Next up is Addison Russell. I got some flak for not including Russell in my top 12 shortstops last pre-season when he was coming off a 21-home run, 95 RBI season. But with a batting average of .238 and strikeout rate of 23%, I couldn’t buy in. After a down year in 2017, not much has changed for Russell besides his draft price. He’s still got 20 home run power in a great Cubs lineup, making a repeat of his 2016 season possible.
Marcus Semien crushed 27 home runs in 2016, followed by 10 in 85 games last year. He’s a similar profile to Addison Russel but in a worse line-up and ball park out in Oakland. He’s a few years older but still nicely in his prime at age 27. I don’t see him repeating 27 dingers because his hard-hit percentage was just 30%, but he’s certainly a 20-home run threat and the cheapest reliable source of power at the shortstop position.
Draft Strategy: I’d avoid DeJong; his ADP of 153 is too high considering the other cheaper power options at shortstop available. I like Russell. At an ADP of 250 you’ll have to use one of your last few picks on him, but the line up gives him some stability in terms of counting stats and at age 24 entering his 3rd MLB season, he has some added potential to take a step forward. Beckham and Semien are both even cheaper, and of the two I’d much prefer Semien who has a track record and better plate discipline.
Why Not Speed and Power?
Tim Anderson – age 24, CWS
Orlando Arcia – age 23, MIL
Andrelton Simmons – age 28, LAA
Jorge Polanco – age 24, MIN
Freddy Galvis – age 28, SD
This group has a little speed and a little power, resulting in the potential for a 15-home run, 15 steal season from any of them. Tim Anderson had 17 home runs and 15 steals in 2017, but he walked just 2% of the time and struck out 27%. His contact rate of 72% is below average, so don’t expect any sort of contributions in batting average or on-base percentage.
Orlando Arcia is 23 years old. He played his first full season last year posting 15 home runs and 14 steals, along with a .277/.324/.407 triple slash. His walk rate and strikeout rate are both average coming in at 7% and 18% respectively. He’s got 20/20 potential, making him one of the more exciting shortstops fantasy wise.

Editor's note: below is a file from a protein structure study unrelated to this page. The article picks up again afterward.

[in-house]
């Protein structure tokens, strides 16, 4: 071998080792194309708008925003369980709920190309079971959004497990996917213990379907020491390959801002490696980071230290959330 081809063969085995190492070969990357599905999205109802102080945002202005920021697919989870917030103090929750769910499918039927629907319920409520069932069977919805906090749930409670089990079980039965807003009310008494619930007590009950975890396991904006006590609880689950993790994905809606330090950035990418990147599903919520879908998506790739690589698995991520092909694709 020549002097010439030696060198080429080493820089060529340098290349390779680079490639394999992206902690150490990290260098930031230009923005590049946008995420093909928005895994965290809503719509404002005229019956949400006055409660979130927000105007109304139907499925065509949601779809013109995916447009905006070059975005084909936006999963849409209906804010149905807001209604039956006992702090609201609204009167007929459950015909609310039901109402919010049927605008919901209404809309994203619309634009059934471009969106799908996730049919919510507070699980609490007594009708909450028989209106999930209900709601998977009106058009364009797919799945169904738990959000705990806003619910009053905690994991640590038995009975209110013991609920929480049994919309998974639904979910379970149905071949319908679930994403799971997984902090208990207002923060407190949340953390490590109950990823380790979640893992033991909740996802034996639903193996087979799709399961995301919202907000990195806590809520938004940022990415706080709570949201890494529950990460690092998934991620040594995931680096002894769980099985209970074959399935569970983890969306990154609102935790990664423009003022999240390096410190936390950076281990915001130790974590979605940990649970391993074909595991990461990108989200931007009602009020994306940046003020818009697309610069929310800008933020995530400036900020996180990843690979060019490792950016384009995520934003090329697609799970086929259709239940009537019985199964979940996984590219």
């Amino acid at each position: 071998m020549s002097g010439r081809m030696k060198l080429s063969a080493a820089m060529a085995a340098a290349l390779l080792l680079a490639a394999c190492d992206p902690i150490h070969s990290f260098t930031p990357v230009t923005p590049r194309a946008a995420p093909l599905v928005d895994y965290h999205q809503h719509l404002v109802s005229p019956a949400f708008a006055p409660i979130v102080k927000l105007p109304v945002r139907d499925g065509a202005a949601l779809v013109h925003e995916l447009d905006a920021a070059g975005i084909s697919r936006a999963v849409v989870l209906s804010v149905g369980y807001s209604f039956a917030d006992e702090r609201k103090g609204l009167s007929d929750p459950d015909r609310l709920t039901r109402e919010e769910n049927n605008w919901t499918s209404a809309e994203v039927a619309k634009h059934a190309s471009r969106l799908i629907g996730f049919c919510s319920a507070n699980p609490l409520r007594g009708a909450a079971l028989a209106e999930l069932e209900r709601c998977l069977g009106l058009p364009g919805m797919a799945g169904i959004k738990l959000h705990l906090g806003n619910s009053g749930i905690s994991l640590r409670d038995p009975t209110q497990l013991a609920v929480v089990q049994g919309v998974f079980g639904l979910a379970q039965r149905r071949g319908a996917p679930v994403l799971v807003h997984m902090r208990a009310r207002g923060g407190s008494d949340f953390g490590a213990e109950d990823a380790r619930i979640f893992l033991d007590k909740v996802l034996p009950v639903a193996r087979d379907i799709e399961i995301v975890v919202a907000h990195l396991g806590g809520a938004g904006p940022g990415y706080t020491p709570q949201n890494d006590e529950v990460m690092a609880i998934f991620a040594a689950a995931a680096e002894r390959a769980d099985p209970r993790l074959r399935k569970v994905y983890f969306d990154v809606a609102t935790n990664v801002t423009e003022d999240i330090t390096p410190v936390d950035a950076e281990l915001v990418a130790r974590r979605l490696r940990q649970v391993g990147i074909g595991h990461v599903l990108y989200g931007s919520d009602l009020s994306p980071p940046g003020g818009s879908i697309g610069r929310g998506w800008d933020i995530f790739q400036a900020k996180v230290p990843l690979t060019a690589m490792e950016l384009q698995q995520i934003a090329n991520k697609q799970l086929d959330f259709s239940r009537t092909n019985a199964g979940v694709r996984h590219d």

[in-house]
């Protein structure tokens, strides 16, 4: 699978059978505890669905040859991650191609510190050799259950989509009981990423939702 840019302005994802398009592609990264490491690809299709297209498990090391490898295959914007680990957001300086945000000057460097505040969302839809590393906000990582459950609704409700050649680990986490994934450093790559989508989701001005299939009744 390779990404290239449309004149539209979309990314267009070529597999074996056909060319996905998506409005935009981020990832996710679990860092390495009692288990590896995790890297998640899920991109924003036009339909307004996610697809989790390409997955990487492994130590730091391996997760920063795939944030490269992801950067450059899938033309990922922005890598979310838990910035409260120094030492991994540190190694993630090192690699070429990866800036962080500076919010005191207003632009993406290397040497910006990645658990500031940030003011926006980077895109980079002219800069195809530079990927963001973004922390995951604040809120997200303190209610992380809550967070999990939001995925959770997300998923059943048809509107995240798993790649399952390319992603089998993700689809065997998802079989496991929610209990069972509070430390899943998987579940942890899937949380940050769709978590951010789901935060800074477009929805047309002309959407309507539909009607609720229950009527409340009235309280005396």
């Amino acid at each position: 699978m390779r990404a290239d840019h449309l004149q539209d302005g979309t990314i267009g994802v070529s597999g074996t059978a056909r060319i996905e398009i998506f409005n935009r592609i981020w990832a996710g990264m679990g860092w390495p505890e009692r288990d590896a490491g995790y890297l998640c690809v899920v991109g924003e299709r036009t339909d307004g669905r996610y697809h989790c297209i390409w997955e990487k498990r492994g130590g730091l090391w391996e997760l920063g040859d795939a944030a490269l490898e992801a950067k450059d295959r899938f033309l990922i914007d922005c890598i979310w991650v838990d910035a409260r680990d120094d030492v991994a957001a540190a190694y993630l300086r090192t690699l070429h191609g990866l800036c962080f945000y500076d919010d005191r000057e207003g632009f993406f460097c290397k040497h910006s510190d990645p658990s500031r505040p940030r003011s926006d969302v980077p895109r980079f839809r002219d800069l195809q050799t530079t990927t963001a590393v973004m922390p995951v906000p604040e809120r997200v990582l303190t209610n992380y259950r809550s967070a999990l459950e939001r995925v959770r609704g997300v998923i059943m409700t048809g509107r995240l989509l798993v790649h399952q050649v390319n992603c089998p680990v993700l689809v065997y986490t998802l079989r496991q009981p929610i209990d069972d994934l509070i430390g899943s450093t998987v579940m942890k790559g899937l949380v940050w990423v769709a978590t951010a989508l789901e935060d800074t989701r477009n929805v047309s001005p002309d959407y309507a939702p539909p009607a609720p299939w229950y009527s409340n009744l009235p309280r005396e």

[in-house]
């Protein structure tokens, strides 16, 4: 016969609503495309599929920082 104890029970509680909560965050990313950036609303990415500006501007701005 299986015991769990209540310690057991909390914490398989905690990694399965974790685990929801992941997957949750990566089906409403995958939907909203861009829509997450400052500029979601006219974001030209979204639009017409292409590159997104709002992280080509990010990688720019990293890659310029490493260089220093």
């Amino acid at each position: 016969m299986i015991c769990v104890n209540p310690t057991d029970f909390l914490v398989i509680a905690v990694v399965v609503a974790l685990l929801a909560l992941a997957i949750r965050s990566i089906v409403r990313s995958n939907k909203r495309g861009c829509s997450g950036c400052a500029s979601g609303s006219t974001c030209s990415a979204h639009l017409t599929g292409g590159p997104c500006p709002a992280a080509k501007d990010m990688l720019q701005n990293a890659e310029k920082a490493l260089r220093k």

Andrelton Simmons recorded 14 home runs and 19 steals for the Angels last season, to go along with a .278 average. He’s got an elite contact rate of 88% and improved his hard-hit rate from 25% to 30% year over year. His strikeout rate is just 10%, and his walk rate is decent at 7%. At age 28, he should be able to sustain his 2017 production.
Jorge Polanco has a similar statistical profile to Simmons, with an 87% contact rate, 28% hard hit rate, 8% walk rate, and 14% strikeout rate. He hit 13 home runs last year and stole 13 bases in 133 games with the Twins. A small sample size, but a lot to like.
Freddy Galvis recorded a 12 homer, 14 steal season in 2017 after recording 20 homers and 17 steals in 2016. He was traded from Philly to San Diego this winter, so another 20-home run season will be more difficult to accomplish.
Draft Strategy: I like Andrelton Simmons the best of this group. He’s a safe pick, and at an ADP of 206 I can get behind the idea of selecting Simmons as my starting shortstop, especially if the opportunity to select a top-tier shortstop doesn’t line up right in the earlier rounds. Arcia and Polanco are both very interesting options due to their youth and the thought that they can build upon solid 2017 seasons. Arcia is being drafted at an ADP of 218, so if you like him, grab him. Polanco is going later at an average pick of 280. I view them as fairly comparable in terms of risk / reward, so I’ll take the cheaper of the two. However, I’m hesitant to draft either one as my starting shortstop due to lack of a track record. If either take a step forward they will both be bargains, but if they take a step back, as young players often do, you’ll be hurting to find a new shortstop.
Gleyber Torres – age 21, NYY
Franklin Barreto – age 22, OAK
Amed Rosario – age 22, NYM
Dansby Swanson – age 24, ATL
Ketel Marte – age 24, AZ
We’ll start with Gleyber Torres since he has the most prospect hype, but as spring training marches on, it seems pretty clear Torres will start the year in triple A. He is just 3/19 this spring, good for a .158 average. The Yankees have no rush to bring him up to the bigs. They traded for Brandon Drury a couple weeks ago who can play second or third, and have another prospect, Miguel Andujar, who is making a strong case to break camp as the Yankees’ starting 3B. Andujar is batting .308 with 4HR in 26 spring training at-bats, he may just have it on lock. In any case, Torres should see the MLB roster in 2018, and I suspect sooner than later. When he does, he’s worth a waiver wire add in most leagues.